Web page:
the djb way

services, services!


Protocol: TCP
Standard Port: 23

The telnetd daemon is generally considered insecure for today's hostile network environments. Not only has the daemon been the subject of many exploits, but all traffic between the client and server is unencrypted and visible to packet sniffers. For these reasons, sshd, the secure shell, is recommended instead of telnet. (We describe a daemontools setup for sshd here.)

There are occasions when a telnet server may still be desired, however. Within a heterogenous local network, for example, many common desktop operating systems are not supplied with a SSH client as standard equipment, yet they do include a telnet client. For the harried system administrator, then, it may be convenient to enable telnet connections to a server from some other workstations in the building.

telnetd is conventionally run by inetd. It is very easy to convert to a /service.

First, create the run script directories for the telnetd service:

# mkdir -p /var/svc.d/telnetd/log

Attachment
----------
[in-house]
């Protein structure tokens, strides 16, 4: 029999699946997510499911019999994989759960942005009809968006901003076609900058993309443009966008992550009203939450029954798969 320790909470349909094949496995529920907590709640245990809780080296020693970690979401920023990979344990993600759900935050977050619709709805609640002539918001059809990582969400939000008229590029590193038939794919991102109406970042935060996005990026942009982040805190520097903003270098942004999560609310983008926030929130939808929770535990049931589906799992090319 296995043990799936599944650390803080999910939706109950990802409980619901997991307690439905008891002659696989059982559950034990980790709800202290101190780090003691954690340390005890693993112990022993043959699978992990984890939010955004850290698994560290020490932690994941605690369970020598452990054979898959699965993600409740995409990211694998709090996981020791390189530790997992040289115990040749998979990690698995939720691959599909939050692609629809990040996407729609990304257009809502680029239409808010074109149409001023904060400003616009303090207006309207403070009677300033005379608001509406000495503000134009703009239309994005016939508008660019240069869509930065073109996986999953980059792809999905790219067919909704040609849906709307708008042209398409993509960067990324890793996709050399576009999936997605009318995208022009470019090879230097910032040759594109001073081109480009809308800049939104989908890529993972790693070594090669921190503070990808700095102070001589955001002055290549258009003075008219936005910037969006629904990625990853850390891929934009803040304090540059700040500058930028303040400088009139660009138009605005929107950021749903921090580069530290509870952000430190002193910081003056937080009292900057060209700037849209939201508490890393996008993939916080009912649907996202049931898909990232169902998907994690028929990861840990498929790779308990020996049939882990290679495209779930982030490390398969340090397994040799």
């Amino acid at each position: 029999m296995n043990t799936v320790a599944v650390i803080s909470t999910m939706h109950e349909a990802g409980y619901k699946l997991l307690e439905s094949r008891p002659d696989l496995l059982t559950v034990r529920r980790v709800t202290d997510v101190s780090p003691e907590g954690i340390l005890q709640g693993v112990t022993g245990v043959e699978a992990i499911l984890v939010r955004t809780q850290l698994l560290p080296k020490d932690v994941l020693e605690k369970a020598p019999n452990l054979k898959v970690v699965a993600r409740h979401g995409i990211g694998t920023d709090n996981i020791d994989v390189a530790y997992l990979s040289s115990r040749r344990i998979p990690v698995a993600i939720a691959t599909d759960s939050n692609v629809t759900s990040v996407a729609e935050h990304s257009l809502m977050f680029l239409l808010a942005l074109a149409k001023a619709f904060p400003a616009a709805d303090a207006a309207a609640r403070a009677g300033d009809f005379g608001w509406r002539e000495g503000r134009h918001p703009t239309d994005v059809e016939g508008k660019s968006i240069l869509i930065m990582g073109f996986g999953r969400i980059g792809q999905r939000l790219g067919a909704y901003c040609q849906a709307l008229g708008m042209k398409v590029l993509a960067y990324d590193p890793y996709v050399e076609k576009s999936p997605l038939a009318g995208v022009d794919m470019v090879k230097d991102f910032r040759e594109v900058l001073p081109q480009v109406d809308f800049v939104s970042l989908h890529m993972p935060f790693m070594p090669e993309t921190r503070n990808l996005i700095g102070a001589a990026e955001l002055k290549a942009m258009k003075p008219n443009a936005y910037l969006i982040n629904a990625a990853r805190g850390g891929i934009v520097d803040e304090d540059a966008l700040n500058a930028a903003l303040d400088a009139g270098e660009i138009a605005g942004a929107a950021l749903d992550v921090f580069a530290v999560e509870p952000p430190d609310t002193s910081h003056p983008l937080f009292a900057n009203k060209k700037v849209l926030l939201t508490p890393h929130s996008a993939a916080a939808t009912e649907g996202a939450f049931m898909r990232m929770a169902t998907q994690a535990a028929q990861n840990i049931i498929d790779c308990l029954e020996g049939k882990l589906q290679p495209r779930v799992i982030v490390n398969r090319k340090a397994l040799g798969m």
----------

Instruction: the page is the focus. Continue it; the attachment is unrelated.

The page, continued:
Then the daemontools run script for /var/svc.d/telnetd/run:

# telnetd/run

exec 2>&1
echo "*** Starting telnetd service ..."
exec softlimit -m 3500000 \
  tcpserver -vr -l0 \
  -c ${CONLIMIT} \
  -x /etc/tcprules/telnet.cdb \
  0 telnet \

### that's all, folks!

The $TELNETD variable should be set to invoke the telnetd executable on your particular platform.

Here's the usual run script for the logger in /var/svc.d/telnetd/log/run:

# telnetd/log/run
exec setuidgid multilog multilog t /var/multilog/telnetd

### that's all, folks!

Prepare the log directory in /var/multilog:

# mkdir -p /var/multilog/telnetd
# chown multilog:nofiles /var/multilog/telnetd

Set up whatever tcprules you want for access control in /etc/tcprules/telnet.rules:

# telnet.rules
# our trusted workstations:

Then compile the rules:

# (cd /etc/tcprules ; make telnet.cdb)

Link into /service:

# ln -s /var/svc.d/telnetd /service/telnetd

Test the service, see if you can make a telnet connection to localhost from the server itself. If there's a problem, do the usual trouble-shooting: look at the logs, make sure the run scripts are executable, the softlimit parameters are not too tight.

The telnetd service makes a good candidate to consider setting down by default:

# svc -d /service/telnetd
# touch /service/telnetd/down

Now the service will run only when you bring it up manually:

# svc -u /service/telnetd

Shut 'er down when you're done:

# svc -d /service/telnetd

Copyright © 2002, 2003, 2004, Wayne Marshall.
All rights reserved.

Last edit 2004.03.08, wcm.